Blissful Ignorance

Janet Yellen:

And, as ever, the economic outlook is uncertain, and so monetary policy is not on a preset course. Our ability to predict how the federal funds rate will evolve over time is quite limited because monetary policy will need to respond to whatever disturbances may buffet the economy. In addition, the level of short-term interest rates consistent with the dual mandate varies over time in response to shifts in underlying economic conditions that are often evident only in hindsight.

For these reasons, the range of reasonably likely outcomes for the federal funds rate is quite wide–a point illustrated by figure 1 in your handout. The line in the center is the median path for the federal funds rate based on the FOMC’s Summary of Economic Projections in June.1 The shaded region, which is based on the historical accuracy of private and government forecasters, shows a 70 percent probability that the federal funds rate will be between 0 and 3-1/4 percent at the end of next year and between 0 and 4-1/2 percent at the end of 2018.2

The reason for the wide range is that the economy is frequently buffeted by shocks and thus rarely evolves as predicted. When shocks occur and the economic outlook changes, monetary policy needs to adjust. What we do know, however, is that we want a policy toolkit that will allow us to respond to a wide range of possible conditions.

The range of reasonably likely outcomes for the FF rate is so wide it´s useless.

Blissful Ignorance

One property NGDP targeting (in fact NGDP LEVEL Targeting) is that it is the appropriate framework for “all seasons”, i.e. you don´t need to keep tinkering with monetary policy. In addition to keeping the central bank from mishandling supply shocks, it keeps the central bank from generating demand shocks, which throws both inflation and real growth in the same direction, up as during the “Great Inflation” and down as in the “Great Recession”.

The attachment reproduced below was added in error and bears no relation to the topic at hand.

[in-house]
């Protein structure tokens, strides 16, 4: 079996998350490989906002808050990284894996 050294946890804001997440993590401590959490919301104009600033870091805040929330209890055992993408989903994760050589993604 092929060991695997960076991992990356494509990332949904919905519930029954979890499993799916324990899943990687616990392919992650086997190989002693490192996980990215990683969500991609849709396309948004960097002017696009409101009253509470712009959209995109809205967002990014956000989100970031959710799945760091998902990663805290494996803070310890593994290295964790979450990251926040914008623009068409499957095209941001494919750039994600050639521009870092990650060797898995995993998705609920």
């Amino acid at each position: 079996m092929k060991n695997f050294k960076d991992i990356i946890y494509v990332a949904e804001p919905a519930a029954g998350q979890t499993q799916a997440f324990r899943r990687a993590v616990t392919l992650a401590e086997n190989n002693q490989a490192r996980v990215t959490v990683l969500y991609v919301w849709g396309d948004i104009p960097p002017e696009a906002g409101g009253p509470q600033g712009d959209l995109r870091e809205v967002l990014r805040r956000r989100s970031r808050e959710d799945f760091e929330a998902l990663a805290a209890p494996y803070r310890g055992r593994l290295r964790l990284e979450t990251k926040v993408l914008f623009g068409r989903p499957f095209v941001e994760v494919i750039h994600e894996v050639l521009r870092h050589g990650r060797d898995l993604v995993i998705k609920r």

We will, we won´t

The Fed may have cried wolf a few too many times recently. But investors should remember that in the original parable, the wolf did show up eventually. The time to start preparing for higher rates is now.

How best to prepare? By level targeting NGDP.

Cry Wolf

Many, however, have gone “stark mad”. Steve Williamson is a case in point:

…if a central bank wants to hit a higher inflation target, it has to set nominal interest rates higher, on average. So, in the course of transitioning to a higher inflation target, the central bank must, at some time, have to raise nominal interest rates in order to produce higher inflation. But then, it must be true that, if the central bank has an inflation target of x%, and inflation is persistently y%, where y < x, then the central bank must raise its nominal interest rate target.

Since the Fed is so keen in doing exactly that, it should try it. If it doesn´t work, just blame St Louis Fed VP Steven Williamson!

Yellen: “We will keep plodding”

In her opening remarks at Jackson Hole:

…my primary message today is that I expect monetary policy will continue to play a vital part in promoting a stable and healthy economy. New policy tools, which helped the Federal Reserve respond to the financial crisis and Great Recession, are likely to remain useful in dealing with future downturns. Additional tools may be needed and will be the subject of research and debate. But even if average interest rates remain lower than in the past, I believe that monetary policy will, under most conditions, be able to respond effectively.

Unfortunately, that is not happening. As illustrated in the charts, monetary policy has been overly tight, with a brief respite.

NGDP Saga

Why they don´t perceive this and make a real effort to overhaul the monetary policy framework is beyond comprehension!